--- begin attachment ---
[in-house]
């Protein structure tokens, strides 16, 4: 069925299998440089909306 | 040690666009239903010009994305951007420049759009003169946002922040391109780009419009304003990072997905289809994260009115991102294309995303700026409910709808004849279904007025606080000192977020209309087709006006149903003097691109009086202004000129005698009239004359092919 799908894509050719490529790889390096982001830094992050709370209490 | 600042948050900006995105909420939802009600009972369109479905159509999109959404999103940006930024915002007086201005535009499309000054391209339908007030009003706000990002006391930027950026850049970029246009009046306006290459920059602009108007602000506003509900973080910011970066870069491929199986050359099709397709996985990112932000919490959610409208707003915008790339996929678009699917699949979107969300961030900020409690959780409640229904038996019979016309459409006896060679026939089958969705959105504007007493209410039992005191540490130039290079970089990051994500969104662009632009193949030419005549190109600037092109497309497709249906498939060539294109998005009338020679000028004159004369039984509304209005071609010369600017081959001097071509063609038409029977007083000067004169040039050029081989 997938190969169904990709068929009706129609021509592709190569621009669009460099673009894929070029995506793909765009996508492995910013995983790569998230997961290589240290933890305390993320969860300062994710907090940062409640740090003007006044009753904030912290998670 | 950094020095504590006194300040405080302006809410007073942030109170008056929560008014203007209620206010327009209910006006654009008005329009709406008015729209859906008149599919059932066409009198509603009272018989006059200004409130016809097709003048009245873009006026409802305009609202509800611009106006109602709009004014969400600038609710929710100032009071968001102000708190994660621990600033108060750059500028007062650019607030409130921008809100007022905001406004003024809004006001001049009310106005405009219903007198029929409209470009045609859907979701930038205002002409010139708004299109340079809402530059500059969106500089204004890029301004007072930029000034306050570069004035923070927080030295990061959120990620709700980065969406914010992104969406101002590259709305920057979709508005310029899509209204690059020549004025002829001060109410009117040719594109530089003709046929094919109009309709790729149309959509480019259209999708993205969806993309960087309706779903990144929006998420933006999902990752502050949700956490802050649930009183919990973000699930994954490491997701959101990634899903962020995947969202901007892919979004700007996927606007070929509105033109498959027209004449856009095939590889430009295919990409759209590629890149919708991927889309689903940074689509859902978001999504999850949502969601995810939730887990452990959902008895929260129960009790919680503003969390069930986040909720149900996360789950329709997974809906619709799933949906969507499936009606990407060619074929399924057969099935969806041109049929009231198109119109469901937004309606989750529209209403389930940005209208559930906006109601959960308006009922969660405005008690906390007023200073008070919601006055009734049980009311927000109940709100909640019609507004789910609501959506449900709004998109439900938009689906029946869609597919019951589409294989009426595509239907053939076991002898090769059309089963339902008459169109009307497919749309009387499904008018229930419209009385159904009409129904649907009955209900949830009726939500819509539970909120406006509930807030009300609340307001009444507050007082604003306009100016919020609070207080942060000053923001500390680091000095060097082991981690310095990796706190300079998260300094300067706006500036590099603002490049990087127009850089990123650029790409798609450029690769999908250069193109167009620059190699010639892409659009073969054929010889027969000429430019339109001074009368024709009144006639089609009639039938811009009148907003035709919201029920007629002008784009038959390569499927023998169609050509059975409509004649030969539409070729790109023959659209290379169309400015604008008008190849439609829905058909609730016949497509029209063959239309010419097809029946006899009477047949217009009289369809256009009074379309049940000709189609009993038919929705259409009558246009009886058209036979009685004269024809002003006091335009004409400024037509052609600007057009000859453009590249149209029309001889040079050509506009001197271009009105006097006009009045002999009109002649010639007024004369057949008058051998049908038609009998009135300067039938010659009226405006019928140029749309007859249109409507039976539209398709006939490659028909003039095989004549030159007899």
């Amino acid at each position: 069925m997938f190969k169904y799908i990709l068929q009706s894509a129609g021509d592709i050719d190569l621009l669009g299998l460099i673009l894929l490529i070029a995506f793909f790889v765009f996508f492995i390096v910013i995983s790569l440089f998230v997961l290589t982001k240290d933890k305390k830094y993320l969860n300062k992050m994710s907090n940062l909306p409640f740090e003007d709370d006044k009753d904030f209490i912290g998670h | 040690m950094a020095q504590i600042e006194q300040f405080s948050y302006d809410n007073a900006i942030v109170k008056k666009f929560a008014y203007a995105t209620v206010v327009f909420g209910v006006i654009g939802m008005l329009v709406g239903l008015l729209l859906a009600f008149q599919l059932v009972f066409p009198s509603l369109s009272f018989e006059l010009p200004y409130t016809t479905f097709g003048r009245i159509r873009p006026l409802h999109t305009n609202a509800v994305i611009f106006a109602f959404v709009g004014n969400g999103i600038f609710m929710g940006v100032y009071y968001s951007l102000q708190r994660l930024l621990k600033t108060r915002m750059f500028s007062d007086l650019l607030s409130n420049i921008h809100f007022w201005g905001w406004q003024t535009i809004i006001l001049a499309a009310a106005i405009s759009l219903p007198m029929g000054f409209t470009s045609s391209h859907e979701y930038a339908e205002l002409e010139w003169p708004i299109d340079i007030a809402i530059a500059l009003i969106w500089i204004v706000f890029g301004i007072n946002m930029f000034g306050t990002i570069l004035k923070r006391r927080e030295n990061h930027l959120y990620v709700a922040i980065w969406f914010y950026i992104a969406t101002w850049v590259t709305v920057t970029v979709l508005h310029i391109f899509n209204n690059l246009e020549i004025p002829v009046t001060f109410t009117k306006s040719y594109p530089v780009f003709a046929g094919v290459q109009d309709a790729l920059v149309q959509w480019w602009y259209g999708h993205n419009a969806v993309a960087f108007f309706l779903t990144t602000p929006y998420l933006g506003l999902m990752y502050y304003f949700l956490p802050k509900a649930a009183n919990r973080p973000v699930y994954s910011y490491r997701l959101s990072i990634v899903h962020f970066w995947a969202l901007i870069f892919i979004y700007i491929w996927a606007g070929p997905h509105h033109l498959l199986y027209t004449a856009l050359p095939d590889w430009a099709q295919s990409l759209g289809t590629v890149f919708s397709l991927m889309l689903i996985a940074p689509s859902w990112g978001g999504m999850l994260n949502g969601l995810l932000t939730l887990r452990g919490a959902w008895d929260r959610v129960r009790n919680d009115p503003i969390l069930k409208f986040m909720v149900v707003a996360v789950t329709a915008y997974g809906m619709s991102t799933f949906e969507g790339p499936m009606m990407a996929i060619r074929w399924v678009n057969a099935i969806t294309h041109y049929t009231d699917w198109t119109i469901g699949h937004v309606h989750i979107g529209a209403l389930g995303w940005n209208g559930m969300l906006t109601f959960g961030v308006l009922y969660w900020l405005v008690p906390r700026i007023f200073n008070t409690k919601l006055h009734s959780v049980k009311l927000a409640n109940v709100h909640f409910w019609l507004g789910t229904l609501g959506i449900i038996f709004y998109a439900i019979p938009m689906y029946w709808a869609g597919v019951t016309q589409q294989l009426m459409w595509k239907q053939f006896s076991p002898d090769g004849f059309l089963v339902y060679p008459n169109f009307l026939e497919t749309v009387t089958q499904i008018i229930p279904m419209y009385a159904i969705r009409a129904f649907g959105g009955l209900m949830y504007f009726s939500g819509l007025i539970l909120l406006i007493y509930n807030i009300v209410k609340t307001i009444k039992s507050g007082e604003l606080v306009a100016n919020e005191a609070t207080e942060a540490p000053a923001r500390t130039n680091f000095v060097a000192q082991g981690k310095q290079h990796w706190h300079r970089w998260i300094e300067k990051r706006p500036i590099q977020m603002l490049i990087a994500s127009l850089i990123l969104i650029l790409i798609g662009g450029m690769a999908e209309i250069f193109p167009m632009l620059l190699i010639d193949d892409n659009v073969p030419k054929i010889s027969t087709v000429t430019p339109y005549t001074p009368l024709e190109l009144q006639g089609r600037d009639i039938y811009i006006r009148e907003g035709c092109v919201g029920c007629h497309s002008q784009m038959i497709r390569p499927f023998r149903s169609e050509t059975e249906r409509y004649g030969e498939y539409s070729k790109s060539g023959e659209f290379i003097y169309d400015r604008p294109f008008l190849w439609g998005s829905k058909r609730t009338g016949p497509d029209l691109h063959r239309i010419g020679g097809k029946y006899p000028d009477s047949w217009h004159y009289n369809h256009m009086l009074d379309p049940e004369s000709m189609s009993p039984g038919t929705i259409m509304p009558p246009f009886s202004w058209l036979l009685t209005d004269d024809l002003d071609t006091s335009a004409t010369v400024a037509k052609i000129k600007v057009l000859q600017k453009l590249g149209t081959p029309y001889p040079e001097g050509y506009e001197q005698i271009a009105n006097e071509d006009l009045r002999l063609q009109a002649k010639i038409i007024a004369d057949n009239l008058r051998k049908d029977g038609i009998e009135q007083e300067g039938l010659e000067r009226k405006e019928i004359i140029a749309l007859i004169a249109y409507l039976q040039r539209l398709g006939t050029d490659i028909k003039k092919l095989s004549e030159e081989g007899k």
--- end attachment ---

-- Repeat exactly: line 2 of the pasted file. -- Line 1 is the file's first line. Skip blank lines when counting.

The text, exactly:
């Protein structure tokens, strides 16, 4: 069925299998440089909306 | 040690666009239903010009994305951007420049759009003169946002922040391109780009419009304003990072997905289809994260009115991102294309995303700026409910709808004849279904007025606080000192977020209309087709006006149903003097691109009086202004000129005698009239004359092919 799908894509050719490529790889390096982001830094992050709370209490 | 600042948050900006995105909420939802009600009972369109479905159509999109959404999103940006930024915002007086201005535009499309000054391209339908007030009003706000990002006391930027950026850049970029246009009046306006290459920059602009108007602000506003509900973080910011970066870069491929199986050359099709397709996985990112932000919490959610409208707003915008790339996929678009699917699949979107969300961030900020409690959780409640229904038996019979016309459409006896060679026939089958969705959105504007007493209410039992005191540490130039290079970089990051994500969104662009632009193949030419005549190109600037092109497309497709249906498939060539294109998005009338020679000028004159004369039984509304209005071609010369600017081959001097071509063609038409029977007083000067004169040039050029081989 997938190969169904990709068929009706129609021509592709190569621009669009460099673009894929070029995506793909765009996508492995910013995983790569998230997961290589240290933890305390993320969860300062994710907090940062409640740090003007006044009753904030912290998670 | 950094020095504590006194300040405080302006809410007073942030109170008056929560008014203007209620206010327009209910006006654009008005329009709406008015729209859906008149599919059932066409009198509603009272018989006059200004409130016809097709003048009245873009006026409802305009609202509800611009106006109602709009004014969400600038609710929710100032009071968001102000708190994660621990600033108060750059500028007062650019607030409130921008809100007022905001406004003024809004006001001049009310106005405009219903007198029929409209470009045609859907979701930038205002002409010139708004299109340079809402530059500059969106500089204004890029301004007072930029000034306050570069004035923070927080030295990061959120990620709700980065969406914010992104969406101002590259709305920057979709508005310029899509209204690059020549004025002829001060109410009117040719594109530089003709046929094919109009309709790729149309959509480019259209999708993205969806993309960087309706779903990144929006998420933006999902990752502050949700956490802050649930009183919990973000699930994954490491997701959101990634899903962020995947969202901007892919979004700007996927606007070929509105033109498959027209004449856009095939590889430009295919990409759209590629890149919708991927889309689903940074689509859902978001999504999850949502969601995810939730887990452990959902008895929260129960009790919680503003969390069930986040909720149900996360789950329709997974809906619709799933949906969507499936009606990407060619074929399924057969099935969806041109049929009231198109119109469901937004309606989750529209209403389930940005209208559930906006109601959960308006009922969660405005008690906390007023200073008070919601006055009734049980009311927000109940709100909640019609507004789910609501959506449900709004998109439900938009689906029946869609597919019951589409294989009426595509239907053939076991002898090769059309089963339902008459169109009307497919749309009387499904008018229930419209009385159904009409129904649907009955209900949830009726939500819509539970909120406006509930807030009300609340307001009444507050007082604003306009100016919020609070207080942060000053923001500390680091000095060097082991981690310095990796706190300079998260300094300067706006500036590099603002490049990087127009850089990123650029790409798609450029690769999908250069193109167009620059190699010639892409659009073969054929010889027969000429430019339109001074009368024709009144006639089609009639039938811009009148907003035709919201029920007629002008784009038959390569499927023998169609050509059975409509004649030969539409070729790109023959659209290379169309400015604008008008190849439609829905058909609730016949497509029209063959239309010419097809029946006899009477047949217009009289369809256009009074379309049940000709189609009993038919929705259409009558246009009886058209036979009685004269024809002003006091335009004409400024037509052609600007057009000859453009590249149209029309001889040079050509506009001197271009009105006097006009009045002999009109002649010639007024004369057949008058051998049908038609009998009135300067039938010659009226405006019928140029749309007859249109409507039976539209398709006939490659028909003039095989004549030159007899």